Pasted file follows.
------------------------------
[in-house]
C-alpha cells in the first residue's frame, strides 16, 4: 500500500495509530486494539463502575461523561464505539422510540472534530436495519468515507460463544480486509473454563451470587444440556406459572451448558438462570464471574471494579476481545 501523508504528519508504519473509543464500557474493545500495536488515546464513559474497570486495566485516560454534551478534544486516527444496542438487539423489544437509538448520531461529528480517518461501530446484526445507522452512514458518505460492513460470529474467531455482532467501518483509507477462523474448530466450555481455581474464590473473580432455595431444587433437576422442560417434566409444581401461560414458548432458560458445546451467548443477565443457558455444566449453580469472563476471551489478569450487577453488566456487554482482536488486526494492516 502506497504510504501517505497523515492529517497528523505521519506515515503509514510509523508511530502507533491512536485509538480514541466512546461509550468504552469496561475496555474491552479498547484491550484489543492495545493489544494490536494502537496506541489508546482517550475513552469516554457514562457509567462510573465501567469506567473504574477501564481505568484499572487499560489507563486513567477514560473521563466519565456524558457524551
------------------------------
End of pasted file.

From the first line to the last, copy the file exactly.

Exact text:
[in-house]
C-alpha cells in the first residue's frame, strides 16, 4: 500500500495509530486494539463502575461523561464505539422510540472534530436495519468515507460463544480486509473454563451470587444440556406459572451448558438462570464471574471494579476481545 501523508504528519508504519473509543464500557474493545500495536488515546464513559474497570486495566485516560454534551478534544486516527444496542438487539423489544437509538448520531461529528480517518461501530446484526445507522452512514458518505460492513460470529474467531455482532467501518483509507477462523474448530466450555481455581474464590473473580432455595431444587433437576422442560417434566409444581401461560414458548432458560458445546451467548443477565443457558455444566449453580469472563476471551489478569450487577453488566456487554482482536488486526494492516 502506497504510504501517505497523515492529517497528523505521519506515515503509514510509523508511530502507533491512536485509538480514541466512546461509550468504552469496561475496555474491552479498547484491550484489543492495545493489544494490536494502537496506541489508546482517550475513552469516554457514562457509567462510573465501567469506567473504574477501564481505568484499572487499560489507563486513567477514560473521563466519565456524558457524551